Janet Planet finds simple beauty in a close mother-daughter relationship

click to enlarge Janet Planet finds simple beauty in a close mother-daughter relationship
Courtesy of A24
Janet Planet's quiet drama is stellar.

The name of Julianne Nicholson's title character in Janet Planet is no coincidence, since she represents pretty much the entire world to her anxious, introverted 11-year-old daughter, Lacy (Zoe Ziegler). Writer/director Annie Baker presents a few months in the lives of Janet and Lacy, as they pass a languid summer in rural western Massachusetts in 1991, experiencing a series of quiet but important milestones.

"Quiet" is the operative word for this slow, contemplative film, which features minimal dialogue and invites the audience to sit with the characters for extended, sometimes uncomfortable stretches. It's far from unpleasant, though, and even the discomfort is amiable, in a way — a method of bonding with the characters as they struggle through mundane tasks or awkward conversations. When Baker presents every excruciating note of Lacy's piano practice, it's not to challenge the viewer, but to convey Lacy's calm dedication.

"Every moment of my life is hell," Lacy says to her mother as they lie in bed one night, but as Janet points out, Lacy actually seems quite happy, and there's nothing hellish about her existence or the process of watching it unfold. Despite its austere presentation, Janet Planet is joyful and often funny, with a deadpan sense of humor that Baker establishes in the opening scene. Stuck at summer camp, Lacy leaves her bunk in the middle of the night and calls Janet, claiming that she'll kill herself if Janet doesn't pick her up. She's not suicidal, just needy and melodramatic, and Ziegler plays her with a mix of precociousness and insecurity.

Janet Planet is punctuated by title cards referring to people that Janet brings into her life — relationships that Lacy observes but doesn't necessarily understand. First is Janet's unstable boyfriend Wayne (Will Patton), who isn't much of a father figure for Lacy. In the movie's most upbeat, entertaining sequence, Lacy, Janet and Wayne meet up with Wayne's daughter Sequoia (Edie Moon Kearns) at a gloriously hideous indoor mall, where Lacy and Sequoia become fast friends. Later, Lacy pointedly asks Wayne why Sequoia doesn't live with him part of the time, and he pointedly doesn't answer.

The most substantial outside presence comes from Janet's old friend Regina (Sophie Okonedo), member of a cult-like New Age-y theater troupe. Janet works as an acupuncturist and seems entirely at home within the local hippie culture, but even she is slightly suspicious of theater director and possible cult leader Avi (Elias Koteas). Regina moves in with Janet and Lacy, and they form a more effective makeshift family than they ever did with Wayne, even if Regina's residency is equally temporary.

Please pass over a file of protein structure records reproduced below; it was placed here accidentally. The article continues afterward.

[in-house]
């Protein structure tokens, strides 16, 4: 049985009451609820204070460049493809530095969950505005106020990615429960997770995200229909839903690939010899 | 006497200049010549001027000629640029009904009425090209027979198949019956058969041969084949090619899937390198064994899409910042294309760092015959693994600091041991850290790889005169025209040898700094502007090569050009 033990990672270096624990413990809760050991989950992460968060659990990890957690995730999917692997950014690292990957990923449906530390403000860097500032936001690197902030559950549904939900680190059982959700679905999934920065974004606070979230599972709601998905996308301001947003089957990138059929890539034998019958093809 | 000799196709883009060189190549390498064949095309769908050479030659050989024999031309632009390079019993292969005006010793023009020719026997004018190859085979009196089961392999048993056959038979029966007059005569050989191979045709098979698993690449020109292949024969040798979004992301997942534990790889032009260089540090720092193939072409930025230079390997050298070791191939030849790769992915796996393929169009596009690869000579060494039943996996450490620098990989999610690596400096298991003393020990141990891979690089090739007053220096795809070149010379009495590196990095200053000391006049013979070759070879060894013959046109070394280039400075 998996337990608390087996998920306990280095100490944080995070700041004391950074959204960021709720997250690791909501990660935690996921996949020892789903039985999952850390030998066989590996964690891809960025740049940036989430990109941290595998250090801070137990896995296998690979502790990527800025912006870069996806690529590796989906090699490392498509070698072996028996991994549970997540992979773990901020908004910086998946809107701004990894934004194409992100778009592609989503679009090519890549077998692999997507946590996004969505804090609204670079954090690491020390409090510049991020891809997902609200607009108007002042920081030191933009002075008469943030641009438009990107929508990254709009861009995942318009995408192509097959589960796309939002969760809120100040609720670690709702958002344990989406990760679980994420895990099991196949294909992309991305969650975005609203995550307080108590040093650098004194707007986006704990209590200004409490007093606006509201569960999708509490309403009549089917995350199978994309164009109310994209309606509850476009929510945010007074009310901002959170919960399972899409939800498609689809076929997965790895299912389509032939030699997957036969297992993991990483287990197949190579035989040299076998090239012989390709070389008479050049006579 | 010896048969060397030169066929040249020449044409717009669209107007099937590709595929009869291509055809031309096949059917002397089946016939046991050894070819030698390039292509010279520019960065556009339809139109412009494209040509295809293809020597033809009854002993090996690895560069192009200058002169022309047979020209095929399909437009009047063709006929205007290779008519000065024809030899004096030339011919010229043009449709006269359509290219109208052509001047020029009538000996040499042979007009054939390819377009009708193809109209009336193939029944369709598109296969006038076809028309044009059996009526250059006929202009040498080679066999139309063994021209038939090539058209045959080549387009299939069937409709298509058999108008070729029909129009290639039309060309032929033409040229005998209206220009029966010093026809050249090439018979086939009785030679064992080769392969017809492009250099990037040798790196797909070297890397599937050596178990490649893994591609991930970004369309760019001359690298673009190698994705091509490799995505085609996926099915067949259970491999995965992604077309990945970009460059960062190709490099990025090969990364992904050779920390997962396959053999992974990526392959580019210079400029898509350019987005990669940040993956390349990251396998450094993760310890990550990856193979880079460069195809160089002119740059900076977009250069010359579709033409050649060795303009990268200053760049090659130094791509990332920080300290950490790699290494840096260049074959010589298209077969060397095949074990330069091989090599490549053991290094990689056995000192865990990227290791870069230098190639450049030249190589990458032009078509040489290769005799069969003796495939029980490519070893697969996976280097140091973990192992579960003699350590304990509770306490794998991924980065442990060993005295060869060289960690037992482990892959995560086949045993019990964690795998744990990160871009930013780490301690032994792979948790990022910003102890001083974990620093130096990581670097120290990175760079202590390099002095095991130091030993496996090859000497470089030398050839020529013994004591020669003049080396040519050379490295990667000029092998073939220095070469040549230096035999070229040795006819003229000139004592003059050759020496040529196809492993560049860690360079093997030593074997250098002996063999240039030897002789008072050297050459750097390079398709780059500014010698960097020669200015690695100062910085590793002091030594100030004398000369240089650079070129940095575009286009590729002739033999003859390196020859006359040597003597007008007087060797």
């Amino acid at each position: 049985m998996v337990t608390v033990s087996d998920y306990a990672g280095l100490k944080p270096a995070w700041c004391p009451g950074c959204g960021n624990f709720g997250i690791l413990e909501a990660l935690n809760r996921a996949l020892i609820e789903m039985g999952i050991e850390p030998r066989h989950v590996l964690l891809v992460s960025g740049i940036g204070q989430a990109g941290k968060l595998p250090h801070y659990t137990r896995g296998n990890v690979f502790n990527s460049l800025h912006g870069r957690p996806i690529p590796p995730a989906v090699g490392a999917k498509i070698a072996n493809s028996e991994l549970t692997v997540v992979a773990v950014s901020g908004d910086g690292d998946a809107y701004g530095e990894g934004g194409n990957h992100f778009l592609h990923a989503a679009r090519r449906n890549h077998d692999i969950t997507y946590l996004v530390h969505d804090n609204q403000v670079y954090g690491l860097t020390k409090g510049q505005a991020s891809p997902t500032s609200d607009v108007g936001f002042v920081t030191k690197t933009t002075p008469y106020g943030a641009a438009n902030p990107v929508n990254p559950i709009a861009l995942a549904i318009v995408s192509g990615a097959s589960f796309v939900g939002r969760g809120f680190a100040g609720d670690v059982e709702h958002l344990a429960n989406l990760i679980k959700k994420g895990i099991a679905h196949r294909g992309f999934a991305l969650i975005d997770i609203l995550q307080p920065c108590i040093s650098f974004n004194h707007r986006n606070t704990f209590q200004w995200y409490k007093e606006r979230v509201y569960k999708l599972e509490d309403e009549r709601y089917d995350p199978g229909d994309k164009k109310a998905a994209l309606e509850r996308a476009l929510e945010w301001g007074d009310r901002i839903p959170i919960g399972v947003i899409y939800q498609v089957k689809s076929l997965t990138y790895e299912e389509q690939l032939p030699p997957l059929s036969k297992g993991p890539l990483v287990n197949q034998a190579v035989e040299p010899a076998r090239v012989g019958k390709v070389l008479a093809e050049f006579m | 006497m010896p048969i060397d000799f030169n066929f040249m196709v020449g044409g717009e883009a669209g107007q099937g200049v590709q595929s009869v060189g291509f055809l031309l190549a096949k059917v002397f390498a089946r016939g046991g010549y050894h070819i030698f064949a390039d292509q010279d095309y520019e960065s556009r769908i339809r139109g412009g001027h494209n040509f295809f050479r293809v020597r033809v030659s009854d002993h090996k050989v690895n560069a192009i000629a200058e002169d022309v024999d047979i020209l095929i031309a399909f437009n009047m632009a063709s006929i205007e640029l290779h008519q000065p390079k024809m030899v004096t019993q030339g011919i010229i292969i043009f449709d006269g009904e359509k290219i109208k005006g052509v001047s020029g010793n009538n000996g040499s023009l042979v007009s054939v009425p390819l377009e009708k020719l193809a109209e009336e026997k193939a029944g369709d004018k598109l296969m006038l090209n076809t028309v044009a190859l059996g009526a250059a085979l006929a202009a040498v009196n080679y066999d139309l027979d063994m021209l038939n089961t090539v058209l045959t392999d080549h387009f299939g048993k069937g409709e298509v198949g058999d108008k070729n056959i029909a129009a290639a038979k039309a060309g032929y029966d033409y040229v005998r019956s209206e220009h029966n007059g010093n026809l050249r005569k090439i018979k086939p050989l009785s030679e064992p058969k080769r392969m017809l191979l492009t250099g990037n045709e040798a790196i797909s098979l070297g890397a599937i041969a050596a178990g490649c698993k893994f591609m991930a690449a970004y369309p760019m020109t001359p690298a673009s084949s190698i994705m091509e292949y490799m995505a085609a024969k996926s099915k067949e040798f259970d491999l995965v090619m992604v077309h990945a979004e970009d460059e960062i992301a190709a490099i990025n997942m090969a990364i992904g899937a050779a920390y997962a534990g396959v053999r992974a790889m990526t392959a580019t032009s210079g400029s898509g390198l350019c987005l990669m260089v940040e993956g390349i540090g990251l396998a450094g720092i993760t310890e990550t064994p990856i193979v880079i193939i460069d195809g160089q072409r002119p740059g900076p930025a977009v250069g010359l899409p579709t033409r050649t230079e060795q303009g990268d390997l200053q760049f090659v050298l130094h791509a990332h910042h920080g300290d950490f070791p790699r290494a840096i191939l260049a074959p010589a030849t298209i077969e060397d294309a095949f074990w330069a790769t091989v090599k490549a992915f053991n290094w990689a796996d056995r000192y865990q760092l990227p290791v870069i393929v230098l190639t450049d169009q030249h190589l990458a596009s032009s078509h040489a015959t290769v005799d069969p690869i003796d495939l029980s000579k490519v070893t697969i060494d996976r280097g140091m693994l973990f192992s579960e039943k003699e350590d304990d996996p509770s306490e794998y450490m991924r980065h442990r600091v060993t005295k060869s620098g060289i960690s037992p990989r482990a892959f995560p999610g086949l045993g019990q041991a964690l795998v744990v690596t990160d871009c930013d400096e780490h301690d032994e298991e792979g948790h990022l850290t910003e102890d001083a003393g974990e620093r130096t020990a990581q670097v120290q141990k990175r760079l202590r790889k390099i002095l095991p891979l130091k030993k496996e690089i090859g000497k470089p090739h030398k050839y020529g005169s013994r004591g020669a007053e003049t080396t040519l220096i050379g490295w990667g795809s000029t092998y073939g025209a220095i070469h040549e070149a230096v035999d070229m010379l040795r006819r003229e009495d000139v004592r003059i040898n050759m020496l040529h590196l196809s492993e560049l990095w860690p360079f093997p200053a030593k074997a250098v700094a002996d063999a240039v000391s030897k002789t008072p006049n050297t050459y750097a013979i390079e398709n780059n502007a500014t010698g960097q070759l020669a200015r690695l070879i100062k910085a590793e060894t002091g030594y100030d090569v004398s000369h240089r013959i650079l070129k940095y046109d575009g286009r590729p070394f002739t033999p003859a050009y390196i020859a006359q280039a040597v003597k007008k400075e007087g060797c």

As those other adults come and go, the bond between Janet and Lacy remains strong, in the way that aimless single parents and their prematurely self-possessed children often cling to each other. Nicholson is excellent as a woman slowly starting to figure out her life as she enters middle age, but the movie belongs to Ziegler in her debut role, making Lacy alternately sympathetic and frustrating. She may be too blunt and demanding at times, but the relationship between mother and daughter is affecting and honest, and Baker never manufactures any phony conflict between them.

Baker, a Pulitzer Prize-winning playwright making her film debut, is more interested in the small details that shape our life experiences, like Lacy lying on the couch watching daytime TV while home sick from school. Almost all of the movie is depicted from Lacy's perspective, so that adult conversations that happen just out of earshot are inaudible to the viewer, too. It's only toward the end that Baker switches the point of view, in a somewhat jarring shift into magical-realist territory that doesn't quite work.

That shift falls flat because the rest of the movie is so appealingly naturalistic, gorgeously shot on 16mm film that makes it look like vintage home movies. The sound design is infused with the noises of bugs and other creatures surrounding Janet and Lacy's country home, emphasizing their isolation and their connection with nature. They're on their own beautiful, insular planet, but it's a warm, inviting place that the movie allows the audience to visit, to get cozy and to appreciate the everyday wonders.

Three Stars Janet Planet
Rated PG-13
Directed by Annie Baker
Starring Julianne Nicholson, Zoe Ziegler, Sophie Okonedo

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